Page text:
Good rainy Monday morning, everyone. Hope the weekend was good where you were.
My wife and I returned from one of our periodic weekend getaways last night. We customarily travel the short distance to Cincinnati, which is about ninety minutes from our home city of Lexington, Kentucky, for some time away. We enjoy these little sojourns quite a bit, as we're in a pretty different environment than at home, and the cost of traveling there (both in travel and time) is pretty small.
Had a couple of novel experiences on this particular trip that I thought I'd share. The first was a visit to an establishment in downtown Cincinnati that I'd always wanted to experience, Batsakes Hat Shop. I'd heard of this place for some years, as I'm a great hat fan (would be hard pressed to count the number of hats and caps that I own for various purposes and activities) and it's the nearest "traditional" hat shop. If you Google that business name, you'll see newspaper articles and all kinds of other entries, including reviews on Yelp and other such websites.
So I knew a little about it, and knew they were a very old-line, traditional business. So on our way north Saturday morning, I mentioned to my wife that I had always wanted to go there. She was on board with the idea rather quickly, so we ventured into the downtown Cincinnati area to find this local treasure. Found it with little difficulty, although finding a parking spot at a meter presented a bit more of a challenge.
We entered the shop and were immediately greeted by a mature man who operates a shoe-shine stand inside the store. That pretty much sums up the idea behind this store....the way things used to be. I can imagine in the days when this shop first opened that a man who stopped by to shop for a hat (or to have his existing hat steamed and blocked, something these folks also do) would also want to have his shoes shined. Anyway, the next person to greet us was an elderly lady with a very pronounced accent, asking what brought us into the store.
I explained that I had always wanted to treat myself to a "good hat," a fedora (traditional hat like men wore routinely fifty years ago) and she asked if I was interested in high quality. I said that I was, so that clarified how she could help me. I told her that I wanted something that would look appropriate with my head size, which I noted is probably 7 7/8 or 8. She produced a couple of hats that looked like good possibilities, and while I won't go into how much I ended up spending, let's just say I won't buy a hat at this price very often!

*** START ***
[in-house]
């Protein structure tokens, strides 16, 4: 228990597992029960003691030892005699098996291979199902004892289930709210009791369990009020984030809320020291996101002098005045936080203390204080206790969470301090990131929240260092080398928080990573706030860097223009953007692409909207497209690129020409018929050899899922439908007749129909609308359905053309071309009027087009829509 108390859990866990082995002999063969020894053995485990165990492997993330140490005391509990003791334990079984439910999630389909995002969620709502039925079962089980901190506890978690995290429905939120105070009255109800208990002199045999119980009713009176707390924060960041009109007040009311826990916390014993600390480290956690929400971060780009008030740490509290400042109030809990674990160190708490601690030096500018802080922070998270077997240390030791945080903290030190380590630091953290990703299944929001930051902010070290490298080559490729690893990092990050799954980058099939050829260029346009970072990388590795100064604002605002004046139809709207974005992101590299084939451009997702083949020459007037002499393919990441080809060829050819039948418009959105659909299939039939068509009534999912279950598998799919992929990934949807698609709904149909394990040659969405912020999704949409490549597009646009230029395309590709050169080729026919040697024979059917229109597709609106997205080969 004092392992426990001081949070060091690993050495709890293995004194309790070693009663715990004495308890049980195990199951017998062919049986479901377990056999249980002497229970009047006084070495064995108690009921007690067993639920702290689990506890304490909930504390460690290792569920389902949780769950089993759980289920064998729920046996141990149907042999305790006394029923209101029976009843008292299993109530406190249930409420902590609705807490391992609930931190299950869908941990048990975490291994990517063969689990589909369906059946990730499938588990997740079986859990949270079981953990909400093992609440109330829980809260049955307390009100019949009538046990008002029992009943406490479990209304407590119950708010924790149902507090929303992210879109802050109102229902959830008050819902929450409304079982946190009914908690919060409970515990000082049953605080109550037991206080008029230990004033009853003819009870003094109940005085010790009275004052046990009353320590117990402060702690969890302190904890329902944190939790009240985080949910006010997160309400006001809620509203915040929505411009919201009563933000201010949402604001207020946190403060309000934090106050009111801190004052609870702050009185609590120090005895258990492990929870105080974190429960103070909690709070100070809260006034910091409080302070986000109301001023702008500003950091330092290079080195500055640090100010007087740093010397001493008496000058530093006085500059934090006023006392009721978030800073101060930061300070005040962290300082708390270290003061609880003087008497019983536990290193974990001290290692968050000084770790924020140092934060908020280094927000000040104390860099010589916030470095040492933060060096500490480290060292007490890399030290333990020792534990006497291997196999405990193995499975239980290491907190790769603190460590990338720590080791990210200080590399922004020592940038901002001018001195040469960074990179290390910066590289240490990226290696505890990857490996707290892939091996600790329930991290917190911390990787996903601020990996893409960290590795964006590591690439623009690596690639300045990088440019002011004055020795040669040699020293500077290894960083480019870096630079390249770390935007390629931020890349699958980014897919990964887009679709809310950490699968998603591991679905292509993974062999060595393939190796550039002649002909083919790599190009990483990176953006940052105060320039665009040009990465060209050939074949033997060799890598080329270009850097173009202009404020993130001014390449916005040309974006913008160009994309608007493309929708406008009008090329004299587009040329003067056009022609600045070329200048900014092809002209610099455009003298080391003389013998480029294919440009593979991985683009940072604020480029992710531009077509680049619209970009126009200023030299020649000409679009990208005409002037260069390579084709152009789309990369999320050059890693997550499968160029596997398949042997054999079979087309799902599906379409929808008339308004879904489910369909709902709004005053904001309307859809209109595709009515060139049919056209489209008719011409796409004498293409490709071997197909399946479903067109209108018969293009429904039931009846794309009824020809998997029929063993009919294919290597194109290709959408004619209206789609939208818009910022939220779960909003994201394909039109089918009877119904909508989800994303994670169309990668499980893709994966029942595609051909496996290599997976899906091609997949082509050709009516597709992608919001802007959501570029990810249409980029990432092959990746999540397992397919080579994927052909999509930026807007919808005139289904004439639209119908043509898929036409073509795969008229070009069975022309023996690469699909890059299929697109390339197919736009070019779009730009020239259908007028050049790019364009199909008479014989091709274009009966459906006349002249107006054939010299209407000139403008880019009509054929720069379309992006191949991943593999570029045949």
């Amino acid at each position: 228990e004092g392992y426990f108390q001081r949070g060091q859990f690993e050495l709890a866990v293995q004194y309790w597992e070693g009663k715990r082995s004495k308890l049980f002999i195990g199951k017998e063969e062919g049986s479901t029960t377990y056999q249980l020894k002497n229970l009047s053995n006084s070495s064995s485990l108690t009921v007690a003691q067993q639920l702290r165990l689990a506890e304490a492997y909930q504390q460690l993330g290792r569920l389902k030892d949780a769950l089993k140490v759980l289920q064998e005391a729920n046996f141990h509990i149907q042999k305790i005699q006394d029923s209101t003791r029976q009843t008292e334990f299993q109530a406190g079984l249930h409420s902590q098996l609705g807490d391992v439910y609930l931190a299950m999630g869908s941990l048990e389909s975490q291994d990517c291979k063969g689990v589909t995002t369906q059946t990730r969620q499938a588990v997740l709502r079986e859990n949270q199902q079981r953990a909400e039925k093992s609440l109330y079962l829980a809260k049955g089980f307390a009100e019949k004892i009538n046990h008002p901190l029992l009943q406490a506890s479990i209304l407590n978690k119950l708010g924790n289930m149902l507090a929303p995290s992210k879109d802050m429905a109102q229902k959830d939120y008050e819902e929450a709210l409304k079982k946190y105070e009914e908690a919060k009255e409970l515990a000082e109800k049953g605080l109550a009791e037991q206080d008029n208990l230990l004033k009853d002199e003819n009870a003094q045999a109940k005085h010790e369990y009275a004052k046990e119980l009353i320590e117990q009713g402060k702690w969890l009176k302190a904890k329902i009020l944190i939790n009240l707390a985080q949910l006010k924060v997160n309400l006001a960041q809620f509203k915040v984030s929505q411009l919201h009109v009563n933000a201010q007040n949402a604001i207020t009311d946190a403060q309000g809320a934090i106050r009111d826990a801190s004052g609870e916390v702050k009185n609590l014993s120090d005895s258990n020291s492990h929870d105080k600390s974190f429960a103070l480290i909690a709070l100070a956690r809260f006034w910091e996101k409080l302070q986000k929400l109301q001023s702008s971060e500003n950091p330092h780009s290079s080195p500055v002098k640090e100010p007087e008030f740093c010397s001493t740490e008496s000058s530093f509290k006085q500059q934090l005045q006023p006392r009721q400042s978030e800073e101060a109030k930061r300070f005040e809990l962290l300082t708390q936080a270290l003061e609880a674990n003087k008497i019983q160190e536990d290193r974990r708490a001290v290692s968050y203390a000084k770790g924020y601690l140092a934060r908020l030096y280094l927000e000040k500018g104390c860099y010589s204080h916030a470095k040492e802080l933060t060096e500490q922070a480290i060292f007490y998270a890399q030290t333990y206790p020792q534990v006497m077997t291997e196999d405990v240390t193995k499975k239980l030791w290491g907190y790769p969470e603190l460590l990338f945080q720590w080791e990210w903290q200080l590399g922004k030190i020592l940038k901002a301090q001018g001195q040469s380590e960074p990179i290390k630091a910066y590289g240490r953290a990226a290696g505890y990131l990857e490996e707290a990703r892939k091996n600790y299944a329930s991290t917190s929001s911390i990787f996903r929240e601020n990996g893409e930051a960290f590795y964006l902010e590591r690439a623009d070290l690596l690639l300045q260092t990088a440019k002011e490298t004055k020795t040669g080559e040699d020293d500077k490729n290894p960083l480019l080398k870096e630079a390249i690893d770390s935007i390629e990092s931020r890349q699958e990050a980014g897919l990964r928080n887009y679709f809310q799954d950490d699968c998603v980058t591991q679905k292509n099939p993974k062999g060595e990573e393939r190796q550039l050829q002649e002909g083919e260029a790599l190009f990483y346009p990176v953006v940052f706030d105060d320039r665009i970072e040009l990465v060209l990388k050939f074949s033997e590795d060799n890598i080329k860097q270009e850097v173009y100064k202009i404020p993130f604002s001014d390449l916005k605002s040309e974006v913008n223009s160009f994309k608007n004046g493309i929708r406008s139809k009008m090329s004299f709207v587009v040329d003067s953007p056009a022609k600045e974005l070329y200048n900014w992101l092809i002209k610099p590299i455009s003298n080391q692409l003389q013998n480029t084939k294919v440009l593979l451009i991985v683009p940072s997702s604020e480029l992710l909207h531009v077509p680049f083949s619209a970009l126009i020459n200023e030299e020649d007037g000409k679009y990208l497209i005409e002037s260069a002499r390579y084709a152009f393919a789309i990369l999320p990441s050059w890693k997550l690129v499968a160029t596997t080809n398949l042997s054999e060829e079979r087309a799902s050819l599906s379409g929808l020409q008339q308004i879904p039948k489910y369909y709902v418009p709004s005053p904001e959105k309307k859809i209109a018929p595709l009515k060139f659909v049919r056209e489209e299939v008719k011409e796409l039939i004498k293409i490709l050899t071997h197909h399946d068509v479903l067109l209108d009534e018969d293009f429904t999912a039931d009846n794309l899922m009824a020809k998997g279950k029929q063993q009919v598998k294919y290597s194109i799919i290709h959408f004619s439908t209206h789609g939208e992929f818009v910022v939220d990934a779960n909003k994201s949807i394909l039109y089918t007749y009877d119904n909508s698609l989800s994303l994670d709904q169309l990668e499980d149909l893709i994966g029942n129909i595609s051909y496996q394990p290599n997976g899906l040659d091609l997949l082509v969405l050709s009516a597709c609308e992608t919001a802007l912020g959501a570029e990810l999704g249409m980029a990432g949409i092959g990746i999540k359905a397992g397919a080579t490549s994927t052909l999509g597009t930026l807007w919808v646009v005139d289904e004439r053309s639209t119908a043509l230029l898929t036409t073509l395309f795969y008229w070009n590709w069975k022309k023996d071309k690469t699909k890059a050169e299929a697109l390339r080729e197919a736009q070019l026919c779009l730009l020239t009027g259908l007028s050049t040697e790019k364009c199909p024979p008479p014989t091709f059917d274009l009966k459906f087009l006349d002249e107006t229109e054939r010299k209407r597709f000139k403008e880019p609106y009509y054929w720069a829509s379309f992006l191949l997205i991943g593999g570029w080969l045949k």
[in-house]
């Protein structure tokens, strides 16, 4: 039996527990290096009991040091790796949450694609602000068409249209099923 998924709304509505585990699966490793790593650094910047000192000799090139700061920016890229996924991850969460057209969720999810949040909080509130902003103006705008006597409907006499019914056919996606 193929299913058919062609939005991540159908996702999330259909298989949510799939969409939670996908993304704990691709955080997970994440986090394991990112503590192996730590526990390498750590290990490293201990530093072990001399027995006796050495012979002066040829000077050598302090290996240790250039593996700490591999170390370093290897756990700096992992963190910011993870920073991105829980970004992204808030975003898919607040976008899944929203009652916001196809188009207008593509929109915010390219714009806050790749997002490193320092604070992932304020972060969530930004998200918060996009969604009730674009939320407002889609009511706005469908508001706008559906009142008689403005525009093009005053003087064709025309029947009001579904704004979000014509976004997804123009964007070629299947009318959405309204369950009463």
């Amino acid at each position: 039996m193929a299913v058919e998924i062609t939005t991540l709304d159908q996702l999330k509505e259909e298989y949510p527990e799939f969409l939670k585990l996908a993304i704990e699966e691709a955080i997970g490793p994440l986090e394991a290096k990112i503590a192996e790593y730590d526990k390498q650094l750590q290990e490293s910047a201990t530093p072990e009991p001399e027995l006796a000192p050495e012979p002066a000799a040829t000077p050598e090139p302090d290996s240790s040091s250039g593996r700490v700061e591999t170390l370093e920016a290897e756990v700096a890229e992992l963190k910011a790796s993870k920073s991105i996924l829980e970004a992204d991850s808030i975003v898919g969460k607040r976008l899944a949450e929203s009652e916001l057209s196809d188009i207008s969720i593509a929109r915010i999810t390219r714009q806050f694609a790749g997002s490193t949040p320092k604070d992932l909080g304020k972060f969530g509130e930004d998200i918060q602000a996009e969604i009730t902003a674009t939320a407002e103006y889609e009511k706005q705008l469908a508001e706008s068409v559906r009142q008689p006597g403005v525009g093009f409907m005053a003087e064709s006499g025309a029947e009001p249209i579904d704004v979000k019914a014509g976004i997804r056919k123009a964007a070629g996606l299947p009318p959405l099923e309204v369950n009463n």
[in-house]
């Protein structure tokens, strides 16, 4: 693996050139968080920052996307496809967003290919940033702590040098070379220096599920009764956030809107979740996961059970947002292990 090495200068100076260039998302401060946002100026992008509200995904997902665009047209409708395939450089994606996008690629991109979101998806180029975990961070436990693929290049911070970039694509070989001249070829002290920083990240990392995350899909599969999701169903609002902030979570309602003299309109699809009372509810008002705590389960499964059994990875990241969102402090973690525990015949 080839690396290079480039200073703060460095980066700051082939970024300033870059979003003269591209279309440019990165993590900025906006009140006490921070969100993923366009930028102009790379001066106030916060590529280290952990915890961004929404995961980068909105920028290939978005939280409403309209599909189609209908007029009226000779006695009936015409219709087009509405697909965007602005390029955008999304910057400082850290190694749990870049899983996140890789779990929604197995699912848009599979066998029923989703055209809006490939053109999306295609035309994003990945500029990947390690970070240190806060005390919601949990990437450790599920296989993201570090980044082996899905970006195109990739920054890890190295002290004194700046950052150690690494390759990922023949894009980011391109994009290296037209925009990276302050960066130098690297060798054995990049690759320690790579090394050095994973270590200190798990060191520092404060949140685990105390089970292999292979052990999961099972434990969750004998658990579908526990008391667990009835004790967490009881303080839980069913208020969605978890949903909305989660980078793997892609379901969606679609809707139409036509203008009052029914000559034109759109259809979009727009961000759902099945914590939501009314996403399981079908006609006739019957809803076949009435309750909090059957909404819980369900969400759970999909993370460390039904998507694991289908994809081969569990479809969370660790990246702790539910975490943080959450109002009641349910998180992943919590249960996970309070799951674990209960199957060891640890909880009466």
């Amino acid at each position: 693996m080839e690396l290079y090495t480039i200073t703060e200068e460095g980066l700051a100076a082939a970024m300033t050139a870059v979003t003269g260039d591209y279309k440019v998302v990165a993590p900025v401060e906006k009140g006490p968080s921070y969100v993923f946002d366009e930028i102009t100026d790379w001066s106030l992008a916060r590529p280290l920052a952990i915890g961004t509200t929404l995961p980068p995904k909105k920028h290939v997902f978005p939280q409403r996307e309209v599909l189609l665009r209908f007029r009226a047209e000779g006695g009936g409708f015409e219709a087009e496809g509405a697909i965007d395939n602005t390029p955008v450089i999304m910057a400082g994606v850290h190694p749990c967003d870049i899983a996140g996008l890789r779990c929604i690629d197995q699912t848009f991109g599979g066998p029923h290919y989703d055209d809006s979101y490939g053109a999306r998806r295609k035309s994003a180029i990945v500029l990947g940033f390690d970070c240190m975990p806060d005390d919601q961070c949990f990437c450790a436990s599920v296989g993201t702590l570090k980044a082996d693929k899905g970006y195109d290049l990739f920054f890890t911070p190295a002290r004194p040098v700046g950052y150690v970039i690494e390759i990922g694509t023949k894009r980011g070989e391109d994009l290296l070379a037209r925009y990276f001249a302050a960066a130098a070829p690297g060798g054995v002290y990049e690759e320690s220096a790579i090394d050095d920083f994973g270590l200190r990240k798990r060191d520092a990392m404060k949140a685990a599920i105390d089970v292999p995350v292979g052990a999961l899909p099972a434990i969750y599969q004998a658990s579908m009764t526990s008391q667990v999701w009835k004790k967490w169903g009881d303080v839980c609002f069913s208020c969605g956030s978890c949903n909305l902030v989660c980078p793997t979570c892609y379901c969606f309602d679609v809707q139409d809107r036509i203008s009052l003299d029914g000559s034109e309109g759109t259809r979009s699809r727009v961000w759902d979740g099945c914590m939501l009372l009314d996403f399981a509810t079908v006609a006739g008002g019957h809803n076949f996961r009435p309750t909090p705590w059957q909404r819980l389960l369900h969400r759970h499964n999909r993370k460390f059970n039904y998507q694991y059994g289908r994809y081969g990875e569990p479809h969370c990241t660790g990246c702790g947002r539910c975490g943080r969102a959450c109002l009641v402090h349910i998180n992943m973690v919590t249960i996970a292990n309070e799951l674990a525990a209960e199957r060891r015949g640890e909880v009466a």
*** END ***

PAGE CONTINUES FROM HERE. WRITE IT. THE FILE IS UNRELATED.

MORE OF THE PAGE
Tried several colors and two different brim sizes, and surprised myself for choosing a pretty neutral color (fawn is probably the best description of the color) and a two-and-a-half inch brim (I honestly thought I'd pick the broader one). Wife approved heartily, so that was that. While in the shop I also took advantage of their good selection of Tilley Endurables hats (make sure to check this line out if you spend much time outdoors playing golf, gardening, etc., as their hats provide the BEST sun protection out there) and with my wife's help picked out a broad-brimmed olive-colored model.
My new fedora was then cleaned and steamed, and placed in a very heavy protective box for secure transport and storage. This was done by a very interesting fellow named Gus Miller, the proprietor and the nephew of the founder and original owner. He's Greek (I suspect the lady who waited on us is, too, and may well be related to Mr. Miller). He told me he hoped I enjoyed my new hat, and I simply said, "You're Gus Miller, aren't you?" and extended my hand. He then entertained us for ten minutes about how he got started there at the age of fifteen, with the idea of becoming a "big wheel," as he put it, only to have a broom and dustpan provided to him.
Great establishment, very nice people and high quality merchandise. Retailers, is it so hard to produce all three at the same time?
One more quick anecdote from the trip....we were having dinner at Mitchell's Fish Market, another favorite stop of ours when in the area (part of the Cameron Mitchell restaurant group, none of which have arrived in Lexington.....yet) and our server, a very nice woman who obviously sees a lot of people, asked toward the end of our meal how long we had been married. I smiled and said that we had been married nearly 28 years. She nodded and smiled, and said how great that was to see, that we clearly were not only a couple but were also friends and still enjoyed each other's company. So nice of her to notice, and we were impressed that she was that perceptive.
We had perfect weather, too, which was great. This is particularly true because this morning it's raining here in Lexington (no complaint, my latest attempt to grow new grass in the front yard needs all the help it can get!) and is due to continue for the next day or two.
A great couple of days. Hope they were good for you, too, and that the next few are as well!
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